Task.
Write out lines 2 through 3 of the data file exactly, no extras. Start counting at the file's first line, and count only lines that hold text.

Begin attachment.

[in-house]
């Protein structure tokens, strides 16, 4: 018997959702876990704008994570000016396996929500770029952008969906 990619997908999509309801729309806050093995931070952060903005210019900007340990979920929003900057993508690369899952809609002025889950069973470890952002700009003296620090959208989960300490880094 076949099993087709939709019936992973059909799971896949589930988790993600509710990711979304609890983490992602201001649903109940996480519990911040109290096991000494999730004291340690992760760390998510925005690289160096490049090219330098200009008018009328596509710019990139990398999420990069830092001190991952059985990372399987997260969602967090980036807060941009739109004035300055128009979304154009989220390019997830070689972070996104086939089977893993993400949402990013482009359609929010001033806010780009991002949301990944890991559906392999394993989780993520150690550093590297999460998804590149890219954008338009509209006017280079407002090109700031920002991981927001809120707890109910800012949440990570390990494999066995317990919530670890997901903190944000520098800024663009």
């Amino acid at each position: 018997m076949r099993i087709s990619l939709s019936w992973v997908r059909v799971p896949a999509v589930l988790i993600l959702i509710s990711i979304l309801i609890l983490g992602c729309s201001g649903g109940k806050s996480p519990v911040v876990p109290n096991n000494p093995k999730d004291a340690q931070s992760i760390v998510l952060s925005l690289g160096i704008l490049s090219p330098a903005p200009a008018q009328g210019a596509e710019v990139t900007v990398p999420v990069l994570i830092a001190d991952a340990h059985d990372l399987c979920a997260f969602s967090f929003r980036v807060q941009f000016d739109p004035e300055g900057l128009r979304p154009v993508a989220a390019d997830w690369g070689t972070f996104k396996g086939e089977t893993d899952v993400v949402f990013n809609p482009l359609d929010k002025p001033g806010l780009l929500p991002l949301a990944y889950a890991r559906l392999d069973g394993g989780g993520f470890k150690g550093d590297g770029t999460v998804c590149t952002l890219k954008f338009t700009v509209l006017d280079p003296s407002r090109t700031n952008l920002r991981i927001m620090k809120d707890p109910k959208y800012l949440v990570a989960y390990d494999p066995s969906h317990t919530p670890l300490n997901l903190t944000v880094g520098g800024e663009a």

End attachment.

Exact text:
């Protein structure tokens, strides 16, 4: 018997959702876990704008994570000016396996929500770029952008969906 990619997908999509309801729309806050093995931070952060903005210019900007340990979920929003900057993508690369899952809609002025889950069973470890952002700009003296620090959208989960300490880094 076949099993087709939709019936992973059909799971896949589930988790993600509710990711979304609890983490992602201001649903109940996480519990911040109290096991000494999730004291340690992760760390998510925005690289160096490049090219330098200009008018009328596509710019990139990398999420990069830092001190991952059985990372399987997260969602967090980036807060941009739109004035300055128009979304154009989220390019997830070689972070996104086939089977893993993400949402990013482009359609929010001033806010780009991002949301990944890991559906392999394993989780993520150690550093590297999460998804590149890219954008338009509209006017280079407002090109700031920002991981927001809120707890109910800012949440990570390990494999066995317990919530670890997901903190944000520098800024663009």
């Amino acid at each position: 018997m076949r099993i087709s990619l939709s019936w992973v997908r059909v799971p896949a999509v589930l988790i993600l959702i509710s990711i979304l309801i609890l983490g992602c729309s201001g649903g109940k806050s996480p519990v911040v876990p109290n096991n000494p093995k999730d004291a340690q931070s992760i760390v998510l952060s925005l690289g160096i704008l490049s090219p330098a903005p200009a008018q009328g210019a596509e710019v990139t900007v990398p999420v990069l994570i830092a001190d991952a340990h059985d990372l399987c979920a997260f969602s967090f929003r980036v807060q941009f000016d739109p004035e300055g900057l128009r979304p154009v993508a989220a390019d997830w690369g070689t972070f996104k396996g086939e089977t893993d899952v993400v949402f990013n809609p482009l359609d929010k002025p001033g806010l780009l929500p991002l949301a990944y889950a890991r559906l392999d069973g394993g989780g993520f470890k150690g550093d590297g770029t999460v998804c590149t952002l890219k954008f338009t700009v509209l006017d280079p003296s407002r090109t700031n952008l920002r991981i927001m620090k809120d707890p109910k959208y800012l949440v990570a989960y390990d494999p066995s969906h317990t919530p670890l300490n997901l903190t944000v880094g520098g800024e663009a």